Not a problem... no need for an apology, but thanks. It's often hard to figure out what people mean in their posts.

  • 10/15/2014 06:06pm

    I have a dog that eats anything that hits the floor, and she is healthy as can be, in fact, when we travel, I used hot dogs, sliced, for treats. Way healthier than those packaged treats from China. Now she doesn't get a whole onion, but she does eat onions, raw and cooked, garlic powder in her food (agreed, great for fleas and ticks, and better than chemicals), I try not to let her get to the grapes, but she has on occassion stolen some. She eats milk chocolate and all without any adverse effects. So a lot of this may depend on each individual dog. They are as unique as people, and what bothers one may have no effect on another. The only thing she has not ever had is sugar free gum. Even I can't have that. Makes me sick.

  • 07/16/2015 05:10pm

    When you slice hot dogs, always make sure to slice them lengthwise as well as in width-wise slices. That makes half-slices that are less likely to get caught in Fido's trachea and causing him/her to stop breathing. It pays to be extra careful when it comes to our "best friend."

    Hot dogs are not the most nutritious treat for humans or for dogs so use them sparingly.

  • 08/29/2014 10:30pm

    Good grief! It does not state anything about a hot-dog poisoning, harming or anything else for that matter. It's only the initial picture of a dog eating a hot-dog AND cold-cuts! ....Deep breath there, Jim Dandy & Oggyyyy.

  • 08/30/2014 12:06am

    SnoDov, I don't need to breathe deeply, I was just pointing out that hot dogs aren't immediately dangerous to dogs

  • 03/21/2015 08:53am

    Your comment doesn't make any sense. Hot dogs are not at all good for your dog.

  • 03/22/2015 10:33pm

    Nor are they bad.

  • Comment to the garlic.
    09/13/2014 01:35am

    GArlic will not kill ur dogs people. Garlic is actually very healthy for them, It provides a 24-hour shield against fleas, ticks, mosquitoes, gnats, etc, its Safe, effective alternative to chemical products.Its one of the world's most powerful antioxidant foods. it Promotes friendly bacteria in the digestive tract. It Provides four times more organic sulfur than any other food. It contains natural MSM and it stimulates immunity - antibacterial, anti fungal, antiviral, & anti-parasitic*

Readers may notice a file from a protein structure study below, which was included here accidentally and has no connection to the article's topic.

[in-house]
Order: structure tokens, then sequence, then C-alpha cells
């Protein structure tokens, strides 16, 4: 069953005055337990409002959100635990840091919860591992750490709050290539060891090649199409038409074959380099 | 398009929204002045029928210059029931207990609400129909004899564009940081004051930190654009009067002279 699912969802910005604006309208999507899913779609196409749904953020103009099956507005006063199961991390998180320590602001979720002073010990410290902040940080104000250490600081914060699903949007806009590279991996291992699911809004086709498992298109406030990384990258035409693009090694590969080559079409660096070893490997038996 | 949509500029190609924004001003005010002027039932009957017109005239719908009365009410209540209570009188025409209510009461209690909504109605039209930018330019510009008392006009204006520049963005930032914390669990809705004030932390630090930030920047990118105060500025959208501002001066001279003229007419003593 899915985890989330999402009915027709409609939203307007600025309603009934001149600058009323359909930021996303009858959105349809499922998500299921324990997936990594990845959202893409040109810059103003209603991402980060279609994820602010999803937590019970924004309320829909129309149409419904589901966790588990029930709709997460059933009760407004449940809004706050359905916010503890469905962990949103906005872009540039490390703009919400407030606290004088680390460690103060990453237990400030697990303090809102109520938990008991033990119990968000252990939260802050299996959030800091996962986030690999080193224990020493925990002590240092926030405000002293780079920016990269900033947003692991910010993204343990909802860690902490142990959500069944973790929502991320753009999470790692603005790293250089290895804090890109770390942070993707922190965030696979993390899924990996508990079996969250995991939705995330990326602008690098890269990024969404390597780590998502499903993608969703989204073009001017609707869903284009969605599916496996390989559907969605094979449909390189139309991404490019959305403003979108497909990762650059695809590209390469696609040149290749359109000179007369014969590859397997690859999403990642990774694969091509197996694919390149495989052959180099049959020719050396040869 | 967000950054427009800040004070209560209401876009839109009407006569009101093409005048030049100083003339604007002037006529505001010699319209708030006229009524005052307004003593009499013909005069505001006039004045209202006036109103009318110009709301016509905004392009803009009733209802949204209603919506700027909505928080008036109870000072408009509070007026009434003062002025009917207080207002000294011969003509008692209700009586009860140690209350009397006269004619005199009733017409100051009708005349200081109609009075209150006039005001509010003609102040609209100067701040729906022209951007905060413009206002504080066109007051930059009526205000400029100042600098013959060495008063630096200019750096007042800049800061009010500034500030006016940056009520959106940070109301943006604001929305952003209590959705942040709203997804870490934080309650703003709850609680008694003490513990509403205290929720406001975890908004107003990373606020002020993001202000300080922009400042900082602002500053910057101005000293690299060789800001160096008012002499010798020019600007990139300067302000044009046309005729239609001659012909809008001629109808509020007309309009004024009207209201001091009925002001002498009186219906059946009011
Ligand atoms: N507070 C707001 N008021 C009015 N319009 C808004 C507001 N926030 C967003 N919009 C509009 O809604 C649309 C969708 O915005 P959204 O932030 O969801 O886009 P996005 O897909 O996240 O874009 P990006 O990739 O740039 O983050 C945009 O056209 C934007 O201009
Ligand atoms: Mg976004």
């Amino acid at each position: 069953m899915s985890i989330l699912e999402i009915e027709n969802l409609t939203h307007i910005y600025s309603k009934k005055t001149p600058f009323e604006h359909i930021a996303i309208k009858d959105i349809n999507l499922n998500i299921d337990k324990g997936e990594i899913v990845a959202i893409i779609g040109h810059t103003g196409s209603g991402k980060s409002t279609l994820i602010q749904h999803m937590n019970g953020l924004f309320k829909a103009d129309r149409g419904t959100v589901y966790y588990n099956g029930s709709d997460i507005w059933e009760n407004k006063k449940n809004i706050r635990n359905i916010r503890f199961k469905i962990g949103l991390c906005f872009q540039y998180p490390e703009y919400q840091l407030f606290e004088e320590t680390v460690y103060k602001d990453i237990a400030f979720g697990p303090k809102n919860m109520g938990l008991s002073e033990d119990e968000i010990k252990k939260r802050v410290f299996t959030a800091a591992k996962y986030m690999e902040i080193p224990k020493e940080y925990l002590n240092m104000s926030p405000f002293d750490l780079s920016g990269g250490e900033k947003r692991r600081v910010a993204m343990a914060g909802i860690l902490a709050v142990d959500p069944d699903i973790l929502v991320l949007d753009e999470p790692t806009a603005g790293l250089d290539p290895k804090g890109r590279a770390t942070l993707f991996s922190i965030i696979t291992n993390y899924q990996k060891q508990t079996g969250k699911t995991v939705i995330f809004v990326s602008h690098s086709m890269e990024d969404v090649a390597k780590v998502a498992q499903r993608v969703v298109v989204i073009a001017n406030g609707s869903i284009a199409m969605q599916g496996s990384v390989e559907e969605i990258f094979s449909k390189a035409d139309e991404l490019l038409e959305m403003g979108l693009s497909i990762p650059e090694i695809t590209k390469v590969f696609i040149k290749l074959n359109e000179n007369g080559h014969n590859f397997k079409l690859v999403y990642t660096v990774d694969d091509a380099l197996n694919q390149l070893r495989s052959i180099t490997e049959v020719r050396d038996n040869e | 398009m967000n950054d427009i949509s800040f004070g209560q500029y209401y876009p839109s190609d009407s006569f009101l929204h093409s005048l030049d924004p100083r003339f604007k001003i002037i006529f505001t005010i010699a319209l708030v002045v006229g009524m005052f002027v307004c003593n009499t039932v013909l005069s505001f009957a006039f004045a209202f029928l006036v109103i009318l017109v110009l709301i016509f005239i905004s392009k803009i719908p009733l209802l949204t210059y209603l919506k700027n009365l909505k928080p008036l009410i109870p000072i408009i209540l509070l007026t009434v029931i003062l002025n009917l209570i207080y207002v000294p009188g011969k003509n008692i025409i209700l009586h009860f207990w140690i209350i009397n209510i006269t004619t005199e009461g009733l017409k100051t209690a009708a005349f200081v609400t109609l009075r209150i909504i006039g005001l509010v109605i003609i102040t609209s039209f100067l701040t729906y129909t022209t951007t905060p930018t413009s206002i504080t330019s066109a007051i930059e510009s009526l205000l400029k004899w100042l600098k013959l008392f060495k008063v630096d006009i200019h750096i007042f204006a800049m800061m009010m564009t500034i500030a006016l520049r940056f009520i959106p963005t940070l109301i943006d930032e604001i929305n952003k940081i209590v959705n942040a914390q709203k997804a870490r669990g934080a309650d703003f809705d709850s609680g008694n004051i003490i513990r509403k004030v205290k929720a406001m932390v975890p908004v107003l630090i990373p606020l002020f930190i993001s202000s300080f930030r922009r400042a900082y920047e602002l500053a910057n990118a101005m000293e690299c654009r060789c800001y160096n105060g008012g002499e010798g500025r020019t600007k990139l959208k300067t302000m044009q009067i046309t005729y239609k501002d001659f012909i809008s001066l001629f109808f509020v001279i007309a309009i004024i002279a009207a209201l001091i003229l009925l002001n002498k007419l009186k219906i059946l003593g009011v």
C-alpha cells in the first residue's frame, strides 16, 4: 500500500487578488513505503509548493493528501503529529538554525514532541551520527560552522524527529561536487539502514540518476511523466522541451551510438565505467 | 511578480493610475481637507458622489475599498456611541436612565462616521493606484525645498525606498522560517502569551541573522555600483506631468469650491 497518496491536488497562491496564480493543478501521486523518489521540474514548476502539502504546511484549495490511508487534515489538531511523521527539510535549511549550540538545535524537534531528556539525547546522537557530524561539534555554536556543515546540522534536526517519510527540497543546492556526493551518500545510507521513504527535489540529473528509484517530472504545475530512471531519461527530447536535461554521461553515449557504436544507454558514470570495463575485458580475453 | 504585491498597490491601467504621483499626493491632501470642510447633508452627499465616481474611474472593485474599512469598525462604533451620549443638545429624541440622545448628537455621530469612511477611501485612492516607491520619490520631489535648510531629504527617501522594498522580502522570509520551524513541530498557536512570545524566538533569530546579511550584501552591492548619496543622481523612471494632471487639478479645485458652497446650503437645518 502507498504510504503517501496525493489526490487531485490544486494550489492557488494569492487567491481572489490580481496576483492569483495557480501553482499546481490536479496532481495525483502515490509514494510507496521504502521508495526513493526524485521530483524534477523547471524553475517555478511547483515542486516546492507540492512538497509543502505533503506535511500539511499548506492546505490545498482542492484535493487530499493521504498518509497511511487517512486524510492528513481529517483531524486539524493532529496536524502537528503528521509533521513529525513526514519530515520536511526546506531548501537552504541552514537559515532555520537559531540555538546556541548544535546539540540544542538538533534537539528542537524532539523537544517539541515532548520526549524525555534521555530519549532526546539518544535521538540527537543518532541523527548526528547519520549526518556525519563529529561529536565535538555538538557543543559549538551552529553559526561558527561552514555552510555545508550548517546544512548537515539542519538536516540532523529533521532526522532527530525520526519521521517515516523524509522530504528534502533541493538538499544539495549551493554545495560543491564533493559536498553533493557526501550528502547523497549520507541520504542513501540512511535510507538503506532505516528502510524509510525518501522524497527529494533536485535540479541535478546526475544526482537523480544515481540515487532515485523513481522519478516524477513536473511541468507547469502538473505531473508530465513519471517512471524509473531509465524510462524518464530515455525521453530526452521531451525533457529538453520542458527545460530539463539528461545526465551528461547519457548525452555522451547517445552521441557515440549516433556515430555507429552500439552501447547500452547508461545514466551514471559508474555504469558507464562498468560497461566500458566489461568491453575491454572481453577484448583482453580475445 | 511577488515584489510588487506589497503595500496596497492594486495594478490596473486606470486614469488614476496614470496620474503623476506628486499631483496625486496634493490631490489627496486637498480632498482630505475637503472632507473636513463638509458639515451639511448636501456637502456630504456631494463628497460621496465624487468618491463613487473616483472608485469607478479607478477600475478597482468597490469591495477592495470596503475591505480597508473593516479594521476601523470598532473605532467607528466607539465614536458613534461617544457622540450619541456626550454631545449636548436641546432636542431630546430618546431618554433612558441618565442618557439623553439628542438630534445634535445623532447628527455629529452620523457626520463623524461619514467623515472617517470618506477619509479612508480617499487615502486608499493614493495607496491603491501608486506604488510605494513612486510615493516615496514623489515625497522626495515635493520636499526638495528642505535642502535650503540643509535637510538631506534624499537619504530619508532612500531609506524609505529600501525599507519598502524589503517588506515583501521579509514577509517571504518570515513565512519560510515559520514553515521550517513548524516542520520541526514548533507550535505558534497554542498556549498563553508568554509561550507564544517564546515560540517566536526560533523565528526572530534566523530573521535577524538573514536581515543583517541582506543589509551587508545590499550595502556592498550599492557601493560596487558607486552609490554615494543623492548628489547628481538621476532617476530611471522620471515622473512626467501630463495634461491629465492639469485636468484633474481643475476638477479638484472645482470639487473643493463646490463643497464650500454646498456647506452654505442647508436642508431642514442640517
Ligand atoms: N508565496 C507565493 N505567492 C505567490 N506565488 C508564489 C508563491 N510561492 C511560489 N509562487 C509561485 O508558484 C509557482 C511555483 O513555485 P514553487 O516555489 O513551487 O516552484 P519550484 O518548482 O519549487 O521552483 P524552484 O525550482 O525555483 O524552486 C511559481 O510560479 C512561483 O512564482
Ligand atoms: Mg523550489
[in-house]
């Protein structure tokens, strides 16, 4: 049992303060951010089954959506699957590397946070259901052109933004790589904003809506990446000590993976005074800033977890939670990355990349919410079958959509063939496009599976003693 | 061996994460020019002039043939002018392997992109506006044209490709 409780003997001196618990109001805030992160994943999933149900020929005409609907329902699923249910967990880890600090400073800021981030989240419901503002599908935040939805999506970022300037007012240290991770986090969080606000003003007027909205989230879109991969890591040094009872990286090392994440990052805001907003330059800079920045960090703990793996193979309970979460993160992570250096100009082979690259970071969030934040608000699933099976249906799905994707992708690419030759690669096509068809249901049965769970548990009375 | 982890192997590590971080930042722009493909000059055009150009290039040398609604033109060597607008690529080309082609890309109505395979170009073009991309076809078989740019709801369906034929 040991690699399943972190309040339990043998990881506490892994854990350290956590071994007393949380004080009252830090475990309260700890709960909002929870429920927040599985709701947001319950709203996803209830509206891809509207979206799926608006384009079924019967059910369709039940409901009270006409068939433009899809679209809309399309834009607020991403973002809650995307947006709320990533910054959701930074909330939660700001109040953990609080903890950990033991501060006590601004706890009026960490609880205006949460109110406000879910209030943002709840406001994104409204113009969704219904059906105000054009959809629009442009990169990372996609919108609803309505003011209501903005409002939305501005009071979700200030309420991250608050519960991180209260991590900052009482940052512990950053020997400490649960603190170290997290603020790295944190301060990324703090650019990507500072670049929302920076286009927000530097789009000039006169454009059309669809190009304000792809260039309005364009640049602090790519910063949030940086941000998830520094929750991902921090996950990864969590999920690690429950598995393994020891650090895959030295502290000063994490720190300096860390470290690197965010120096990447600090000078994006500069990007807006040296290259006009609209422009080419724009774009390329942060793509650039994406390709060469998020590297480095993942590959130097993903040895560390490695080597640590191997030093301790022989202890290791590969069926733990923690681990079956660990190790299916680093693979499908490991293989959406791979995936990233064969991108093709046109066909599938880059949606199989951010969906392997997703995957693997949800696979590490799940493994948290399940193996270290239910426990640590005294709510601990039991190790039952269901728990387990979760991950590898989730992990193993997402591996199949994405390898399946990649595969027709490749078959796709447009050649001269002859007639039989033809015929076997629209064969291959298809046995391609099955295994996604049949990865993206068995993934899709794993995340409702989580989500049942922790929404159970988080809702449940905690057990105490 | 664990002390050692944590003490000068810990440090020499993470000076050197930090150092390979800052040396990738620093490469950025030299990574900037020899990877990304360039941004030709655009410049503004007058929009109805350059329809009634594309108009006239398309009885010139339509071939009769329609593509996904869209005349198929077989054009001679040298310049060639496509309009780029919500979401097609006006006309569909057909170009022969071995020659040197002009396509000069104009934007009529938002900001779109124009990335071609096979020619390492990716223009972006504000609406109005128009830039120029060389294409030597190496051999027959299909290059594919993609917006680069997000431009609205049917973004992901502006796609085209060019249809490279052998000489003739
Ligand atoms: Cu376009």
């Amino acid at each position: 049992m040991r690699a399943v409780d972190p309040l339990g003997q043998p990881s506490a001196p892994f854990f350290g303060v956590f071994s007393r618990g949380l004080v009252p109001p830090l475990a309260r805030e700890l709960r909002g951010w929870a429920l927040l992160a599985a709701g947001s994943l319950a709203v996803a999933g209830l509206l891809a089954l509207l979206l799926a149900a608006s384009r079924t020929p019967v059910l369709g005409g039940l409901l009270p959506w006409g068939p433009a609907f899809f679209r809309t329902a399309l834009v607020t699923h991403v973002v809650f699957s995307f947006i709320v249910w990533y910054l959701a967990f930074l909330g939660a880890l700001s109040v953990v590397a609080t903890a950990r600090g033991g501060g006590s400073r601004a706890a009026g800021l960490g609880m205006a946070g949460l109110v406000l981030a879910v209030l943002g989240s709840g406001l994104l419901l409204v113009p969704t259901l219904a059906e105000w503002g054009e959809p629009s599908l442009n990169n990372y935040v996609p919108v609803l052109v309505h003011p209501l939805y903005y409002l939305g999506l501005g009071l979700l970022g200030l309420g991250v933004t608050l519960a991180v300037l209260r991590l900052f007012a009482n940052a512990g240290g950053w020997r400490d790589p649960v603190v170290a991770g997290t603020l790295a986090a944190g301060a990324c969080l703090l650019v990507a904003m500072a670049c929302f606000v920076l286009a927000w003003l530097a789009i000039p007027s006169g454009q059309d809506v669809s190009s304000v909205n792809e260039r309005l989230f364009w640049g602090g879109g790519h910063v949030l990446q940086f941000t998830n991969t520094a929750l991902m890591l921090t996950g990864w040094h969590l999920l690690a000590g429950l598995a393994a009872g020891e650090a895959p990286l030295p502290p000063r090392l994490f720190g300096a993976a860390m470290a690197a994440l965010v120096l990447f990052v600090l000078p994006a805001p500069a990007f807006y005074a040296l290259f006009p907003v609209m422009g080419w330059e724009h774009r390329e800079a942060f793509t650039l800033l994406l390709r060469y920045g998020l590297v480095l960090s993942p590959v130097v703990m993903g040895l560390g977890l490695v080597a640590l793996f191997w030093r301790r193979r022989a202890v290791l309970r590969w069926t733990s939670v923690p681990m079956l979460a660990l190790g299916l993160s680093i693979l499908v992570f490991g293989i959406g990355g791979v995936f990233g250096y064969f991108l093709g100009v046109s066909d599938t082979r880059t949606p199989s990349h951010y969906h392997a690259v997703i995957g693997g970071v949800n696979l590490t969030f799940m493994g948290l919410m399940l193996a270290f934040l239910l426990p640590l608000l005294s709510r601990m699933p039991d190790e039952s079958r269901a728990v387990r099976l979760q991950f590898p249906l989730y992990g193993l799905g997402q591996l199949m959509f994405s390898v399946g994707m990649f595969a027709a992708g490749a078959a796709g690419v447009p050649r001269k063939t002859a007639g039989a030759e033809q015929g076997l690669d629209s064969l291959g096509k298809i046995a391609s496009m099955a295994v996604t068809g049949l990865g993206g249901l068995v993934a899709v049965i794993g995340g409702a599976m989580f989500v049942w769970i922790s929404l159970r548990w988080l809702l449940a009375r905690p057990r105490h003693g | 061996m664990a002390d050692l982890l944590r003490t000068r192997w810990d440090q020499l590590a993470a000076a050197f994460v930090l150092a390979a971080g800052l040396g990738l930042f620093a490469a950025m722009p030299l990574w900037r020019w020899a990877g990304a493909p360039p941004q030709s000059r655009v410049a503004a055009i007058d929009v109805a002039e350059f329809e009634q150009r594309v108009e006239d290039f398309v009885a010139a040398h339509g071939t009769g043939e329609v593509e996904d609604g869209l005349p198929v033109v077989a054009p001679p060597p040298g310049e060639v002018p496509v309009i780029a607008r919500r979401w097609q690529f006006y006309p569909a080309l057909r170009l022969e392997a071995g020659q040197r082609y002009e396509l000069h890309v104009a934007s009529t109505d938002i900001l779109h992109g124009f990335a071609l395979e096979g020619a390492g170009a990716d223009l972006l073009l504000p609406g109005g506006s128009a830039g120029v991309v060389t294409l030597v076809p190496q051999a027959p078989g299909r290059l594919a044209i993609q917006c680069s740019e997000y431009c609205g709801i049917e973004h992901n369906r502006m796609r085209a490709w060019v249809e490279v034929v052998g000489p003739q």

• 09/13/2014 01:37am

    also, if dogs cant eat hotdogs then they might as well not eat wet dogfood.

  • 04/11/2015 09:02am

    rRght: Hot Dogs are basically "canned cat food in a bun"!!! @

  • Typical "Slideshow"
    11/06/2014 10:14am

    Give me a break. This is typical Internet "slideshow" shrieking designed to get you to flip through five pages of ads to generate revenue. Garlic "killing" a dog? These are animals that will eat their own vomit and poop, and you're telling me that garlic and onions will "kill" them? How much as we talking about? A clove? A bulb? A 50 pound sack force-fed with a wooden pole? The internet is a big place and there is plenty of room to post accurate, complete information. Quit insulting us with slideshows designed only to generate mouse clicks.

  • 11/06/2014 10:27am

    Hi Jose.

    We get our information from several sources before we publish it, and we always have it checked by veterinarians. Just as with people, animals can have less or more sensitivity to foods than average; think people and peanut allergies.

    What you see here is, "If eaten in large amounts, onions and garlic can cause the destruction of red blood cells and lead to anemia in dogs..."

    Note that the description is for large amounts. A large amount is relative to the dog's size, health status, and sensitivity.

    Here are some other sites - ad-free sites - that have information on garlic and onion toxicity:

    ASPCA: All close members of the onion family (shallots, onions, garlic, scallions, etc.) contain compounds that can damage dogs’ red blood cells if ingested in sufficient quantities. A rule of thumb is “the stronger it is, the more toxic it is.” Garlic tends to be more toxic than onions, on an ounce-for-ounce basis.
    https://www.aspca.org/pet-care/virtual-pet-behaviorist/dog-behavior/foods-are-hazardous-dogs

    Pet Poison Helpline: Onions, garlic, chives, and leeks are of the Allium family, and are poisonous to both dogs and cats. Garlic is considered to be about five times as potent as onions. Certain breeds and species seem to be more sensitive. Onion and garlic poisoning results in oxidative damage to the red blood cells (making the red blood cells more likely to rupture) and gastroenteritis (e.g., nausea, oral irritation, drooling, abdominal pain, vomiting, diarrhea). Other clinical signs of anemia may be seen, and include lethargy, pale gums, an elevated heart rate, an increased respiratory rate, weakness, exercise intolerance, and collapse.